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African governments must enhance image of their universities – experts say


Universities in Africa largely lag behind others from elsewhere in the world because governments do not invest enough in infrastructure and facilities that enable creative and innovative research.

The debate was tabled on Sunday at the African Economic Conference in Addis Ababa, Ethiopia, an annual gathering organized by African Development Bank (AfDB), United Nations Economic Commission for Africa (ECA) and the United Nations Development Programme (UNDP).

During a panel discussion titled “African universities as agents of innovation and development”, Steve Kayizzi-Mugerwa, Acting Chief Economist and Vice-President, AfDB, said that governments should tap into the increasing interest in higher learning education by investing in international standards for universities.

“The allure of something called a ‘university’ is taking over in some African countries. I have found around 10 small structures in countries I will not mention, that have something called ‘university’ attached to them. They attract anybody, because people want education, but the quality is usually not thought about,” Kayizzi-Mugerwa said.

“Africans pay a lot of money to get degrees, but sometimes they find these degrees useless. Therefore, a coalition between government and private sector is important to create international standard universities that offer the kind of education Africans long for, without having to travel abroad.”

Professor Abdelkader Derbal from Oran University in Algeria added that since entrepreneurs are interested in investing in education, governments have a role to seek out potential investors and create conducive political settings that enable innovative learning.

“We do not want a situation where all the good universities in Africa are publicly owned, as this might kill innovativeness and competition for excellence. Governments must facilitate private entrepreneurs, or even partner with them, to set up state-of-the-art universities that can rival those in America or Europe,” he said.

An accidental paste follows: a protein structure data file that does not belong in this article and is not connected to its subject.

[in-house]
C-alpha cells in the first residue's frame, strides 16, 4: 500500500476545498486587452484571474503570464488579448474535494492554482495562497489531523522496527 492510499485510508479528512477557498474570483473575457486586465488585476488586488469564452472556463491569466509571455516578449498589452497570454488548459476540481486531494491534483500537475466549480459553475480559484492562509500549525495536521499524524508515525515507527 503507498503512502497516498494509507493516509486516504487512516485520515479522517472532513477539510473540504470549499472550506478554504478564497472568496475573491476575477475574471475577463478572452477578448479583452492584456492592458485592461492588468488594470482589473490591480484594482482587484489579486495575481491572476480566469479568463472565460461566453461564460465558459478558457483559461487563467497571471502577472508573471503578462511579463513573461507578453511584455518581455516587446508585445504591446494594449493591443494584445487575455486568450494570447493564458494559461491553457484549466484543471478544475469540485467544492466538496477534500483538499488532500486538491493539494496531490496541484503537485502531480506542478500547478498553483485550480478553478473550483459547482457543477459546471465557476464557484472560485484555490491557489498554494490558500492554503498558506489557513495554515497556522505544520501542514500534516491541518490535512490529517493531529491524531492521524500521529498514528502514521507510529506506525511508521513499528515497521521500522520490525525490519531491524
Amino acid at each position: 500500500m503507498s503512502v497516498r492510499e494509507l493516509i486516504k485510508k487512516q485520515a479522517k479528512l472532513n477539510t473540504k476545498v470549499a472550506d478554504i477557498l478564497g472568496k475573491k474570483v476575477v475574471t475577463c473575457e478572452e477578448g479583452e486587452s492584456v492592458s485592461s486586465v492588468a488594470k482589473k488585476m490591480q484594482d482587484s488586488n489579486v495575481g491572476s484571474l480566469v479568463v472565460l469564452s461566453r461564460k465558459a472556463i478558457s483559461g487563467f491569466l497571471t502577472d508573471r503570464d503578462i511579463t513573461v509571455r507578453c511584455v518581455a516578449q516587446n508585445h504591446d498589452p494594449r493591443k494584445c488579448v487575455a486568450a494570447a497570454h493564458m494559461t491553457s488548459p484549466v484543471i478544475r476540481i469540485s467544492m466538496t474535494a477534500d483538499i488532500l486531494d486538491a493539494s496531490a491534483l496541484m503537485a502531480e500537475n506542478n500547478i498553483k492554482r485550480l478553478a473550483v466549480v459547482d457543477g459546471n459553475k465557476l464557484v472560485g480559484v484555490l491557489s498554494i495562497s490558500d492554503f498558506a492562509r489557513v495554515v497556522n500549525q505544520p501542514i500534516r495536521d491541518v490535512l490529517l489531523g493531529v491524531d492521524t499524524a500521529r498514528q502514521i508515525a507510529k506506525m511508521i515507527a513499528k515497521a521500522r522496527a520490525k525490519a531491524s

More importantly, collaboration with western universities must be emphasized, according to Professor Angelo Antonio Macuacua, a Vice-Rector at Eduardo Mondlane University, Mozambique.

Professor Macuacua was of the view that since most African universities are not well equipped to carry out quality research, they can sign agreements with western universities to conduct exchange programs for both students and lecturers.

“Exchange programmes are conducted in very many universities, but they must increase. We cannot directly complete with universities from the West because they have come a long way to be the strong institutions they are. We do not have to go through the process they went through – however, we can collaborate with them and share their facilities, while we build the backbone of our universities.”

In order to enhance research and innovation at African universities, performance appraisals for graduates must look beyond the desire to attain good grades but examine innovativeness, according to Professor George Yobe Kanyama-Phiri of Malawi University.

“Research indicates that lecturers in Africa are rarely available to help their students whenever they are needed – and this is largely because they are fewer compared to the students. On top of that, the teaching methodology in many universities does not give room for innovation,” he emphasized.

“Performance evaluation is very challenging, but we must create systems that do not dwell on numerical performance but innovativeness.”

According to the 2014 World University Rankings by the British firm Quacquarelli Symonds, University of Cape Town in South Africa is the highest ranked university on the continent, in position 141.


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